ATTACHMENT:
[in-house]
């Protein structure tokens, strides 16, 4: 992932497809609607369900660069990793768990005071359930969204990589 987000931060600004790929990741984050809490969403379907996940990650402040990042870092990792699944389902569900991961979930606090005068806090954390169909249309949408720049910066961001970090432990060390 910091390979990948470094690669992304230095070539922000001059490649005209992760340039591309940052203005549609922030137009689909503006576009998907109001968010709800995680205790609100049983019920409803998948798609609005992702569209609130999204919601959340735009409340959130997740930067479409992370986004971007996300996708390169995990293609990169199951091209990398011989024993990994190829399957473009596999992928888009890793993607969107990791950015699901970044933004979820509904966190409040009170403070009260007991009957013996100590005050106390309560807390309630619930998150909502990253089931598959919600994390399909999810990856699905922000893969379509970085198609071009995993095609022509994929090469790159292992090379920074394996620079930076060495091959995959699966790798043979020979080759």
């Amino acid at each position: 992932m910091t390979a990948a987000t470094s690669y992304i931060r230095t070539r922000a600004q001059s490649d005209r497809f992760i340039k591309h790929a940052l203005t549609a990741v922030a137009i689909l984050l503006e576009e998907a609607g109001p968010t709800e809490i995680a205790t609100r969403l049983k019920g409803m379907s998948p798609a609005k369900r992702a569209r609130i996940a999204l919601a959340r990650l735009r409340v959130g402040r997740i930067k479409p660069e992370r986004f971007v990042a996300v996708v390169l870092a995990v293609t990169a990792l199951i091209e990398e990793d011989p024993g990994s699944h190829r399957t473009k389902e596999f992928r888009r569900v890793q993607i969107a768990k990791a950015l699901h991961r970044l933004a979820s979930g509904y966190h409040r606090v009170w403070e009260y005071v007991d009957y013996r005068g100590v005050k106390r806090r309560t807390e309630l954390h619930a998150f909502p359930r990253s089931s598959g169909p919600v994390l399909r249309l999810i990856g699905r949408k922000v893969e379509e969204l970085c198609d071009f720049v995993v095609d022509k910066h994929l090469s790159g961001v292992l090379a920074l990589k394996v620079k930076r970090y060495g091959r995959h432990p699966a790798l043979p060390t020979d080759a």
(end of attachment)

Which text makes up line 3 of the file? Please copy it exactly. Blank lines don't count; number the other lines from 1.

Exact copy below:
């Amino acid at each position: 992932m910091t390979a990948a987000t470094s690669y992304i931060r230095t070539r922000a600004q001059s490649d005209r497809f992760i340039k591309h790929a940052l203005t549609a990741v922030a137009i689909l984050l503006e576009e998907a609607g109001p968010t709800e809490i995680a205790t609100r969403l049983k019920g409803m379907s998948p798609a609005k369900r992702a569209r609130i996940a999204l919601a959340r990650l735009r409340v959130g402040r997740i930067k479409p660069e992370r986004f971007v990042a996300v996708v390169l870092a995990v293609t990169a990792l199951i091209e990398e990793d011989p024993g990994s699944h190829r399957t473009k389902e596999f992928r888009r569900v890793q993607i969107a768990k990791a950015l699901h991961r970044l933004a979820s979930g509904y966190h409040r606090v009170w403070e009260y005071v007991d009957y013996r005068g100590v005050k106390r806090r309560t807390e309630l954390h619930a998150f909502p359930r990253s089931s598959g169909p919600v994390l399909r249309l999810i990856g699905r949408k922000v893969e379509e969204l970085c198609d071009f720049v995993v095609d022509k910066h994929l090469s790159g961001v292992l090379a920074l990589k394996v620079k930076r970090y060495g091959r995959h432990p699966a790798l043979p060390t020979d080759a």